The Student News Site of Tarrant County College

The Collegian

The Student News Site of Tarrant County College

The Collegian

The Student News Site of Tarrant County College

The Collegian

Academic adviser teaches importance of frugality

By Ciaran Lambert/reporter

NE academic advisor Randy Saleh presented Money Management and Students Oct. 19. This seminar taught students how to make smarter choices when it comes to personal finance.Saleh discussed three simple financial lessons that all students must learn: money is active, small sacrifices early in life can produce big payoffs and every decision involves trade-off.

He said if students become super savers now, then when they’re ready to retire, they could.

“Money is always active, so as a member of this economy, you must be proactive when it comes to your savings,” he said.

Saleh also advised developing an emergency fund. He said if students would put $1,000 into savings now, they would be prepared for what things could go wrong. He described it as the escape route from Murphy’s Law, which states that whatever can go wrong, will go wrong.

Saleh explained the seven steps to developing a financial plan.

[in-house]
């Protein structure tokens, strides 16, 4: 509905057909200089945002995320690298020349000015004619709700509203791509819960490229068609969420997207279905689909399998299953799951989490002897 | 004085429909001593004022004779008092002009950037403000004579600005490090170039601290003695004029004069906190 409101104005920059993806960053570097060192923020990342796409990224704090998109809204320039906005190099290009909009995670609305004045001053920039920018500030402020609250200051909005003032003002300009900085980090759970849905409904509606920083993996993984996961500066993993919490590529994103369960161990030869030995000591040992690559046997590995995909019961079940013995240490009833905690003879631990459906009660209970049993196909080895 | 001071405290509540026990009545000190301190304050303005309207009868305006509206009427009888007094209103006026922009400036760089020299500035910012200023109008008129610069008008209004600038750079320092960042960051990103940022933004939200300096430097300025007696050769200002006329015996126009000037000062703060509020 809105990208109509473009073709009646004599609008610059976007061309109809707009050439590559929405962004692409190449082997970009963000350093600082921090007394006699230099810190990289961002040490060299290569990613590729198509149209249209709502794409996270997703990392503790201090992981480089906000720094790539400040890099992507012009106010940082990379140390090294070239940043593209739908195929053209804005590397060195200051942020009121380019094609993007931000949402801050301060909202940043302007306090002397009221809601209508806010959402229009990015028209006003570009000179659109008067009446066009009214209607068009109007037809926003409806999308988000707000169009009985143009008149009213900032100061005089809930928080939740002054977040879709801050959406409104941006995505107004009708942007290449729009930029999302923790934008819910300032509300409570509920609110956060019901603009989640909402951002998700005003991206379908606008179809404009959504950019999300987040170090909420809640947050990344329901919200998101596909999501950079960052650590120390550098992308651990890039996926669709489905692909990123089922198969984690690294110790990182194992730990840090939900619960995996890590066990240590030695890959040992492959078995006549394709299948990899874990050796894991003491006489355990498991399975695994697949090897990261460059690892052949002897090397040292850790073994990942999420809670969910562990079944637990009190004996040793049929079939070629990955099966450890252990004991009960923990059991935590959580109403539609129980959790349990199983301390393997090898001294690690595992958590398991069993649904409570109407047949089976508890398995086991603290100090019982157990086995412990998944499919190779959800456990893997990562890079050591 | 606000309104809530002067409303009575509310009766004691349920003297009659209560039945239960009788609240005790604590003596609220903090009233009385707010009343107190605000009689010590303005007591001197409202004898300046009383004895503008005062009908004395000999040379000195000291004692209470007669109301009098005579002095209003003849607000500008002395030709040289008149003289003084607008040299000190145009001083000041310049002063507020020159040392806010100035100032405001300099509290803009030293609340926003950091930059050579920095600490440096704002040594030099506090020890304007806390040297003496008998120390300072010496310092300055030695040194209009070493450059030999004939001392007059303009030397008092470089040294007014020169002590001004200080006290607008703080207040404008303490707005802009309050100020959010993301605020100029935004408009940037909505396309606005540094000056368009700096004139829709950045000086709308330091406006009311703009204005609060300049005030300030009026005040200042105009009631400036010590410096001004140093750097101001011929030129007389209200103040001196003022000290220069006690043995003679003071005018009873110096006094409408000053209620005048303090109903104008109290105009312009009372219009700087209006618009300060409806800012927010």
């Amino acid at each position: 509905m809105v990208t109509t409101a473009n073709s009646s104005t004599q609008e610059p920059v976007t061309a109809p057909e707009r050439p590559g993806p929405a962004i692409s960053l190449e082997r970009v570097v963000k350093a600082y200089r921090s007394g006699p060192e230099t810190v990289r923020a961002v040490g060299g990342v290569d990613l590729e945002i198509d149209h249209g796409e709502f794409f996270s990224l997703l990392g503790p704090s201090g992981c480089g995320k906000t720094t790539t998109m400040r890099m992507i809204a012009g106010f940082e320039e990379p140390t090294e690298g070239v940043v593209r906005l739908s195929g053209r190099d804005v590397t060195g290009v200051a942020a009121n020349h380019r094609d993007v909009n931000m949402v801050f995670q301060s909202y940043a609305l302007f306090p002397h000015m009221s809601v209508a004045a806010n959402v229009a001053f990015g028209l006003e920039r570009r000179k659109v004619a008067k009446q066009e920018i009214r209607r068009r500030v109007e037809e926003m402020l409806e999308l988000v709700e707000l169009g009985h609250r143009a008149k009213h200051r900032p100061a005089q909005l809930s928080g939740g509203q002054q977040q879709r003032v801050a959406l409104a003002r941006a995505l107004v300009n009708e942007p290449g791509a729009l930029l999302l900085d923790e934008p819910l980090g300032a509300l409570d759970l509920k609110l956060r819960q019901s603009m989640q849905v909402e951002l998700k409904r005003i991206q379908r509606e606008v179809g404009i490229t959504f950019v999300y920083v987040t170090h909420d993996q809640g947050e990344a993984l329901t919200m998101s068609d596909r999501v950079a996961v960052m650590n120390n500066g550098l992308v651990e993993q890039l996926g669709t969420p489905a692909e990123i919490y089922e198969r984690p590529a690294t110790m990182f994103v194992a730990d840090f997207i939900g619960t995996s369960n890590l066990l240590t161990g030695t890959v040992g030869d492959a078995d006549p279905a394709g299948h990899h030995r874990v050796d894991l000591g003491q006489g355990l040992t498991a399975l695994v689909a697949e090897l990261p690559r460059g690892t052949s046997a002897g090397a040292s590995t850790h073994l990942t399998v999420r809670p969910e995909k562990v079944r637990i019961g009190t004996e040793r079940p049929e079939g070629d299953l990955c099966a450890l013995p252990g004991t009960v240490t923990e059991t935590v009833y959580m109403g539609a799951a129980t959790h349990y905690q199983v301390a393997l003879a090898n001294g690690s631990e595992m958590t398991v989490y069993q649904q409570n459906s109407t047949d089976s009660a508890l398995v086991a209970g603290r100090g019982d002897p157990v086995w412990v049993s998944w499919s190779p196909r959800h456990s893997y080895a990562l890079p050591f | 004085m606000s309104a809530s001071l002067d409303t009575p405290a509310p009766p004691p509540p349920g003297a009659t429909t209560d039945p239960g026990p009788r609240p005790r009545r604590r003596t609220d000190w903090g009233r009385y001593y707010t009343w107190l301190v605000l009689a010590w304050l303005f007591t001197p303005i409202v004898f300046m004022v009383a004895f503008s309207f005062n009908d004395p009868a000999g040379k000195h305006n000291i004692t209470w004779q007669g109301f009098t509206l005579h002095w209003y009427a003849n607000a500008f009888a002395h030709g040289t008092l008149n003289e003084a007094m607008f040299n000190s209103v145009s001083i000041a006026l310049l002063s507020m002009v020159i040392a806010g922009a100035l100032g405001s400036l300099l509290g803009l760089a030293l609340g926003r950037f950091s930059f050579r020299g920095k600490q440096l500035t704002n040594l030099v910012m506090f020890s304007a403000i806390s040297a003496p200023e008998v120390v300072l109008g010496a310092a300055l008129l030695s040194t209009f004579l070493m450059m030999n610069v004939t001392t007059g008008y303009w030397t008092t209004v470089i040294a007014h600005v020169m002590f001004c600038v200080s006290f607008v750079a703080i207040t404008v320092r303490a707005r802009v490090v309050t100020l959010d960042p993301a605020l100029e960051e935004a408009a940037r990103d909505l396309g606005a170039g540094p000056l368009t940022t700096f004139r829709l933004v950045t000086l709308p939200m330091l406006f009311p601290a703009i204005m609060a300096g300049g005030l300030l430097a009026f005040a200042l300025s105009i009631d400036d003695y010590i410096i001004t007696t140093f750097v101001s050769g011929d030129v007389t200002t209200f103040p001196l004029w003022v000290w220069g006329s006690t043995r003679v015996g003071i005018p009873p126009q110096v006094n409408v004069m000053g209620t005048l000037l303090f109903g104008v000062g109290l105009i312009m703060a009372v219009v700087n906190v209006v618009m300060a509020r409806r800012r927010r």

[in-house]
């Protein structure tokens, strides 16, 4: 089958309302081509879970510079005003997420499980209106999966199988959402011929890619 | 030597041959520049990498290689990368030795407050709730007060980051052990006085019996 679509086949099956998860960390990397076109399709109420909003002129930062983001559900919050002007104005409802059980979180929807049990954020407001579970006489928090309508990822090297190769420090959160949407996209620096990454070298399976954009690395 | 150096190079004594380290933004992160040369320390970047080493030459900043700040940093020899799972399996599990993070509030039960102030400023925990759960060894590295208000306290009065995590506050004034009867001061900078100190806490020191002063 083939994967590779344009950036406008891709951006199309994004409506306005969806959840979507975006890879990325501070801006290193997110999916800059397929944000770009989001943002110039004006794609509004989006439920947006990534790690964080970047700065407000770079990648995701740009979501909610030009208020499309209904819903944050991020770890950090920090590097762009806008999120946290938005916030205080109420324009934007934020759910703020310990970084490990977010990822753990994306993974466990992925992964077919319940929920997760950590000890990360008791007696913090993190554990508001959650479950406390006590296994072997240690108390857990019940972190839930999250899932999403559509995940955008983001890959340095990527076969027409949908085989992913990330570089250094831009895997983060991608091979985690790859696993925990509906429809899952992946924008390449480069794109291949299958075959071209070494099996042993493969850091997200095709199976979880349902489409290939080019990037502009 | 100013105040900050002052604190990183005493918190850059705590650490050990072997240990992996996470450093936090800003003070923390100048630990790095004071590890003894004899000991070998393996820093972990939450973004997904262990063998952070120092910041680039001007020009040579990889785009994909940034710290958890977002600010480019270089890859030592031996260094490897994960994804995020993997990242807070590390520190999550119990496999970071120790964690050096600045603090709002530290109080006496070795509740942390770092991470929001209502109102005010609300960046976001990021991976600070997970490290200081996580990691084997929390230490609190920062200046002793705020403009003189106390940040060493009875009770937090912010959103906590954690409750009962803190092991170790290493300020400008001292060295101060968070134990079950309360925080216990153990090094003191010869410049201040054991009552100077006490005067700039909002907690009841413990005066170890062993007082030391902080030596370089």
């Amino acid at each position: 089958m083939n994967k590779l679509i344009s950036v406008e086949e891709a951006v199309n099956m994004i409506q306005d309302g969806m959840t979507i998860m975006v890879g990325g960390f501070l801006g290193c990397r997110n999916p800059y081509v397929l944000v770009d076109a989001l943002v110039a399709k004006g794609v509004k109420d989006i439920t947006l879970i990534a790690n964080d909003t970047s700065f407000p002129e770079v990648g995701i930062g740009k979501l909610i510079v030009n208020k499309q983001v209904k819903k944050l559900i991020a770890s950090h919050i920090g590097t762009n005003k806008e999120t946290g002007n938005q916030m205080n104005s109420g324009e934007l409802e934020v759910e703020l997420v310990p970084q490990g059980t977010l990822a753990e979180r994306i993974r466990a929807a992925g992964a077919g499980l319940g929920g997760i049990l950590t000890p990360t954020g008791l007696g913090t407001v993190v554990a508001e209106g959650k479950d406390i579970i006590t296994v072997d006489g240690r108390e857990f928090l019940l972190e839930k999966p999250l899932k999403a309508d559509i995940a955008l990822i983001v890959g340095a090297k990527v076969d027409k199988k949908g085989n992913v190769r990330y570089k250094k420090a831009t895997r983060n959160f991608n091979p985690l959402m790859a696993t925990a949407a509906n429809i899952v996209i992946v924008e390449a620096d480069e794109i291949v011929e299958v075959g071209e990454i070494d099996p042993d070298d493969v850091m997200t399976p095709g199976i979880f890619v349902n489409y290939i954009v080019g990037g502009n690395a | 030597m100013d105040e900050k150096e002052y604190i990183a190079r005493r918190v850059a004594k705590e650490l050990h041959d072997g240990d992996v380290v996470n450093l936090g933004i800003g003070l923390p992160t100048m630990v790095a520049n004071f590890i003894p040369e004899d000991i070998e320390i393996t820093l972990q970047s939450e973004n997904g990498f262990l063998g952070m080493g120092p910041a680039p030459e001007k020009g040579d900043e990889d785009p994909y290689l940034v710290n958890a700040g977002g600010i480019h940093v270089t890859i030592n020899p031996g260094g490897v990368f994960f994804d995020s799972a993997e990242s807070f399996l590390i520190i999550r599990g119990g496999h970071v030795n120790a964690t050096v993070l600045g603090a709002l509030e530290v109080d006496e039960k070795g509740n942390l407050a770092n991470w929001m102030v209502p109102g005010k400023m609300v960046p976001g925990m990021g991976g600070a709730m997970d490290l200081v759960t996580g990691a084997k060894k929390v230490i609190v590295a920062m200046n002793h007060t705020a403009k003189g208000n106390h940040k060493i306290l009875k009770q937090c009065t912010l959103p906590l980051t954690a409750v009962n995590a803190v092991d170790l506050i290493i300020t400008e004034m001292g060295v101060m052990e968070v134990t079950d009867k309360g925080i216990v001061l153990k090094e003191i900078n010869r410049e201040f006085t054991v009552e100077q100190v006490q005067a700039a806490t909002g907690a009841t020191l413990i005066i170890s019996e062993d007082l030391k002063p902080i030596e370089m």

He included setting up an emergency fund, paying off all debt, building three to six months of expenses in the emergency fund, investing 15 percent of income in retirements, establishing college funding, paying off a  home early and building wealth.

Saleh said the best way to get anything done is to set up a cash-flow plan.

“Every dollar of your income needs to have a name or put into a category,” he said. “If you have money left over, put it in a category even if you have to make up a new one.”

Saleh said by setting up a cash envelope system, students are giving their money a name and know where that money belongs.

Saleh said financial planning is not easy, and about 70 percent of Americans are one month away from financial disaster.

He also told students there will be some pain involved and that they need to be patient.

He said if students follow the plan laid out for them, they could give themselves a 30 percent raise with each paycheck.

Saleh told students that personal finance isn’t a get-rich-quick scheme, but it’s about changing behavior. It’s done with integrity, and it’s all about discipline.

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